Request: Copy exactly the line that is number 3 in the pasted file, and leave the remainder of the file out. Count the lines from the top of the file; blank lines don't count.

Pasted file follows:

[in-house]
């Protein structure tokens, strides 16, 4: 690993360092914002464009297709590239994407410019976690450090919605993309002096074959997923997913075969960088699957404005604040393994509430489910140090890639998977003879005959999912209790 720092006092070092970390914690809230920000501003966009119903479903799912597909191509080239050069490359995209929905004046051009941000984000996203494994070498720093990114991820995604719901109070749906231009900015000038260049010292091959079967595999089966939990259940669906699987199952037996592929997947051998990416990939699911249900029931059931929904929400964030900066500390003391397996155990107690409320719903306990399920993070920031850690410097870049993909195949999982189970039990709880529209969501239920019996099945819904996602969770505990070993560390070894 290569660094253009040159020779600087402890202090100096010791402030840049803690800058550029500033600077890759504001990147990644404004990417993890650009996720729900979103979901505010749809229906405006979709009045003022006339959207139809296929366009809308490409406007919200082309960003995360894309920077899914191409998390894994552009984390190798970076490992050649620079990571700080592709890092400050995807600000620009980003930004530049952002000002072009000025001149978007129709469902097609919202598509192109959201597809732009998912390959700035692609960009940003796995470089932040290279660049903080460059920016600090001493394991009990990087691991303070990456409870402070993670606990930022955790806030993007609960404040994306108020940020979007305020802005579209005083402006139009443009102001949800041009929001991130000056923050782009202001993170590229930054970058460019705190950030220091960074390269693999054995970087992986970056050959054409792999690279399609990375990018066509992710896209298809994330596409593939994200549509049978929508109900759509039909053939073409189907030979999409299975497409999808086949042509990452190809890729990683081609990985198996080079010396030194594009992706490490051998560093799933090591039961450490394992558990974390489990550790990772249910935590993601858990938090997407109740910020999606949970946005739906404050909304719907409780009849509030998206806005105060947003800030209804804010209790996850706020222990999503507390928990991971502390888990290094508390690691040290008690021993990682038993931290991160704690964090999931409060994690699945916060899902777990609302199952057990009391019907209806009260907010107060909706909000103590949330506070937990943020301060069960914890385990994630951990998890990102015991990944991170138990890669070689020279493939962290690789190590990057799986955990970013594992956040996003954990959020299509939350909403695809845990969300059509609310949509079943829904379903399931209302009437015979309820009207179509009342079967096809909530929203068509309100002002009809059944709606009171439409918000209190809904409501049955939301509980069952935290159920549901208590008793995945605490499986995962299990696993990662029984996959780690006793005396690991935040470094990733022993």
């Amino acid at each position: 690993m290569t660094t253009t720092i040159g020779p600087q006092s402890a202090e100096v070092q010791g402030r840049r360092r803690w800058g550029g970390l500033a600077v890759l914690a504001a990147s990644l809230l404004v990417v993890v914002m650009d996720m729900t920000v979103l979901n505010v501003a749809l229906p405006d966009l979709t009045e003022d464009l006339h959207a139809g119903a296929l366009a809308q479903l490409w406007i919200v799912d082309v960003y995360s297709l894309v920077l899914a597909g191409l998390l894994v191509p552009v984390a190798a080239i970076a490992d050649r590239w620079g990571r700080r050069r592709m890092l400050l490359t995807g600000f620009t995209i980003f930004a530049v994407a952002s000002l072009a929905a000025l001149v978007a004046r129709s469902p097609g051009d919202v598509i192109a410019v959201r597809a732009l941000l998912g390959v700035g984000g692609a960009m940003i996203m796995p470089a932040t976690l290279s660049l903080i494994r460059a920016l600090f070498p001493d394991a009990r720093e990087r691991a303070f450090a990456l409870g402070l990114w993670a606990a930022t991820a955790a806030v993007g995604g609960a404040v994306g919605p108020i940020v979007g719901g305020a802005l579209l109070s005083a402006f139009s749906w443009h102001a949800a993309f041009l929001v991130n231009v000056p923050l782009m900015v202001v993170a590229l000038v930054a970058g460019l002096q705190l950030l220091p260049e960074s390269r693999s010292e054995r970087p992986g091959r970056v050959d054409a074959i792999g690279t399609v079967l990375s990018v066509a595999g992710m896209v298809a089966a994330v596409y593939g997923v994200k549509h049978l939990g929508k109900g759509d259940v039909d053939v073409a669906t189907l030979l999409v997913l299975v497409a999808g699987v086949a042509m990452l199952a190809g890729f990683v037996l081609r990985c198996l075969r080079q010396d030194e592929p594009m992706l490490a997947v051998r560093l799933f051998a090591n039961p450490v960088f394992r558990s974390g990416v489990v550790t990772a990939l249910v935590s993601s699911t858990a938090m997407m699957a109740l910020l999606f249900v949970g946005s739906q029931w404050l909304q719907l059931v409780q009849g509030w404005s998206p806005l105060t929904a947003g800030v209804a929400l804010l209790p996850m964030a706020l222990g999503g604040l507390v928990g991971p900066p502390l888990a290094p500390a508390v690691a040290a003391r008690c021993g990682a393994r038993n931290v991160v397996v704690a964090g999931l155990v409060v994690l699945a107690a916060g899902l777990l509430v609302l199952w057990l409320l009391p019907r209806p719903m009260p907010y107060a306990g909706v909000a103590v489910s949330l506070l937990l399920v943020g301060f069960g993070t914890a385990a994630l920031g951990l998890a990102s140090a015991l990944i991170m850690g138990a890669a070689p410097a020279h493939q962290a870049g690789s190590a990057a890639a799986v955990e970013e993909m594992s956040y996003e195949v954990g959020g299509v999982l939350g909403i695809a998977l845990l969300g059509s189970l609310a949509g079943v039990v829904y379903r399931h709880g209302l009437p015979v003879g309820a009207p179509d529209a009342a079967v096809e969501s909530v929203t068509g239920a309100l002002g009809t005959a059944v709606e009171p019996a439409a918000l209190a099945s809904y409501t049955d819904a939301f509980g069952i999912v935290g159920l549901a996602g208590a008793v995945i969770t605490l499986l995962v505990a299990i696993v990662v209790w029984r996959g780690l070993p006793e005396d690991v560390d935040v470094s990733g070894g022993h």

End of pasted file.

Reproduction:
């Amino acid at each position: 690993m290569t660094t253009t720092i040159g020779p600087q006092s402890a202090e100096v070092q010791g402030r840049r360092r803690w800058g550029g970390l500033a600077v890759l914690a504001a990147s990644l809230l404004v990417v993890v914002m650009d996720m729900t920000v979103l979901n505010v501003a749809l229906p405006d966009l979709t009045e003022d464009l006339h959207a139809g119903a296929l366009a809308q479903l490409w406007i919200v799912d082309v960003y995360s297709l894309v920077l899914a597909g191409l998390l894994v191509p552009v984390a190798a080239i970076a490992d050649r590239w620079g990571r700080r050069r592709m890092l400050l490359t995807g600000f620009t995209i980003f930004a530049v994407a952002s000002l072009a929905a000025l001149v978007a004046r129709s469902p097609g051009d919202v598509i192109a410019v959201r597809a732009l941000l998912g390959v700035g984000g692609a960009m940003i996203m796995p470089a932040t976690l290279s660049l903080i494994r460059a920016l600090f070498p001493d394991a009990r720093e990087r691991a303070f450090a990456l409870g402070l990114w993670a606990a930022t991820a955790a806030v993007g995604g609960a404040v994306g919605p108020i940020v979007g719901g305020a802005l579209l109070s005083a402006f139009s749906w443009h102001a949800a993309f041009l929001v991130n231009v000056p923050l782009m900015v202001v993170a590229l000038v930054a970058g460019l002096q705190l950030l220091p260049e960074s390269r693999s010292e054995r970087p992986g091959r970056v050959d054409a074959i792999g690279t399609v079967l990375s990018v066509a595999g992710m896209v298809a089966a994330v596409y593939g997923v994200k549509h049978l939990g929508k109900g759509d259940v039909d053939v073409a669906t189907l030979l999409v997913l299975v497409a999808g699987v086949a042509m990452l199952a190809g890729f990683v037996l081609r990985c198996l075969r080079q010396d030194e592929p594009m992706l490490a997947v051998r560093l799933f051998a090591n039961p450490v960088f394992r558990s974390g990416v489990v550790t990772a990939l249910v935590s993601s699911t858990a938090m997407m699957a109740l910020l999606f249900v949970g946005s739906q029931w404050l909304q719907l059931v409780q009849g509030w404005s998206p806005l105060t929904a947003g800030v209804a929400l804010l209790p996850m964030a706020l222990g999503g604040l507390v928990g991971p900066p502390l888990a290094p500390a508390v690691a040290a003391r008690c021993g990682a393994r038993n931290v991160v397996v704690a964090g999931l155990v409060v994690l699945a107690a916060g899902l777990l509430v609302l199952w057990l409320l009391p019907r209806p719903m009260p907010y107060a306990g909706v909000a103590v489910s949330l506070l937990l399920v943020g301060f069960g993070t914890a385990a994630l920031g951990l998890a990102s140090a015991l990944i991170m850690g138990a890669a070689p410097a020279h493939q962290a870049g690789s190590a990057a890639a799986v955990e970013e993909m594992s956040y996003e195949v954990g959020g299509v999982l939350g909403i695809a998977l845990l969300g059509s189970l609310a949509g079943v039990v829904y379903r399931h709880g209302l009437p015979v003879g309820a009207p179509d529209a009342a079967v096809e969501s909530v929203t068509g239920a309100l002002g009809t005959a059944v709606e009171p019996a439409a918000l209190a099945s809904y409501t049955d819904a939301f509980g069952i999912v935290g159920l549901a996602g208590a008793v995945i969770t605490l499986l995962v505990a299990i696993v990662v209790w029984r996959g780690l070993p006793e005396d690991v560390d935040v470094s990733g070894g022993h």